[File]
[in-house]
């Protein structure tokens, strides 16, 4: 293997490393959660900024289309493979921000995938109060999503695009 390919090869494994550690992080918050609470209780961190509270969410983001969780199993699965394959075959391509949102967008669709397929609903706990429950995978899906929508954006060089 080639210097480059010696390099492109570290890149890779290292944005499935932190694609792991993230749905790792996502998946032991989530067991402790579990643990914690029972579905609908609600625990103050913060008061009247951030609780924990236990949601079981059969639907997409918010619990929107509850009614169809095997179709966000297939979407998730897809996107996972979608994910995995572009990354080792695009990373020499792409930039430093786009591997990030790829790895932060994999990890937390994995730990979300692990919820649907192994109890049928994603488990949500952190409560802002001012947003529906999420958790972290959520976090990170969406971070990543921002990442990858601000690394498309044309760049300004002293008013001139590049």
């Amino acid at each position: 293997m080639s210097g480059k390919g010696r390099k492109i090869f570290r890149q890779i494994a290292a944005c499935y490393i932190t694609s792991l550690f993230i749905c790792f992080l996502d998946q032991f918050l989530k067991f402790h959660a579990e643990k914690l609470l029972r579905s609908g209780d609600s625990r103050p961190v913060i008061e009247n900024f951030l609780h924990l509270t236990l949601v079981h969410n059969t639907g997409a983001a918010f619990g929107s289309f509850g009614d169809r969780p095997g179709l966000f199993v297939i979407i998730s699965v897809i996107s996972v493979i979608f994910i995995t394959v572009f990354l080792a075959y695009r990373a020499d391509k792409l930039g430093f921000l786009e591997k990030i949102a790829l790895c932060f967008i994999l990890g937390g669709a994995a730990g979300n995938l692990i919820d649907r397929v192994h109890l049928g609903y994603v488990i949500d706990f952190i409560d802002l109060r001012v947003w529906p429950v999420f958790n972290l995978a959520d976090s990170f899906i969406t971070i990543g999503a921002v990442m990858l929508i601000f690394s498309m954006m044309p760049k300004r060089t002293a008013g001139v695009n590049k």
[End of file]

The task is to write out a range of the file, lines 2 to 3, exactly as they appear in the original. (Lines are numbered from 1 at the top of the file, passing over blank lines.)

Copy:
């Protein structure tokens, strides 16, 4: 293997490393959660900024289309493979921000995938109060999503695009 390919090869494994550690992080918050609470209780961190509270969410983001969780199993699965394959075959391509949102967008669709397929609903706990429950995978899906929508954006060089 080639210097480059010696390099492109570290890149890779290292944005499935932190694609792991993230749905790792996502998946032991989530067991402790579990643990914690029972579905609908609600625990103050913060008061009247951030609780924990236990949601079981059969639907997409918010619990929107509850009614169809095997179709966000297939979407998730897809996107996972979608994910995995572009990354080792695009990373020499792409930039430093786009591997990030790829790895932060994999990890937390994995730990979300692990919820649907192994109890049928994603488990949500952190409560802002001012947003529906999420958790972290959520976090990170969406971070990543921002990442990858601000690394498309044309760049300004002293008013001139590049």
């Amino acid at each position: 293997m080639s210097g480059k390919g010696r390099k492109i090869f570290r890149q890779i494994a290292a944005c499935y490393i932190t694609s792991l550690f993230i749905c790792f992080l996502d998946q032991f918050l989530k067991f402790h959660a579990e643990k914690l609470l029972r579905s609908g209780d609600s625990r103050p961190v913060i008061e009247n900024f951030l609780h924990l509270t236990l949601v079981h969410n059969t639907g997409a983001a918010f619990g929107s289309f509850g009614d169809r969780p095997g179709l966000f199993v297939i979407i998730s699965v897809i996107s996972v493979i979608f994910i995995t394959v572009f990354l080792a075959y695009r990373a020499d391509k792409l930039g430093f921000l786009e591997k990030i949102a790829l790895c932060f967008i994999l990890g937390g669709a994995a730990g979300n995938l692990i919820d649907r397929v192994h109890l049928g609903y994603v488990i949500d706990f952190i409560d802002l109060r001012v947003w529906p429950v999420f958790n972290l995978a959520d976090s990170f899906i969406t971070i990543g999503a921002v990442m990858l929508i601000f690394s498309m954006m044309p760049k300004r060089t002293a008013g001139v695009n590049k």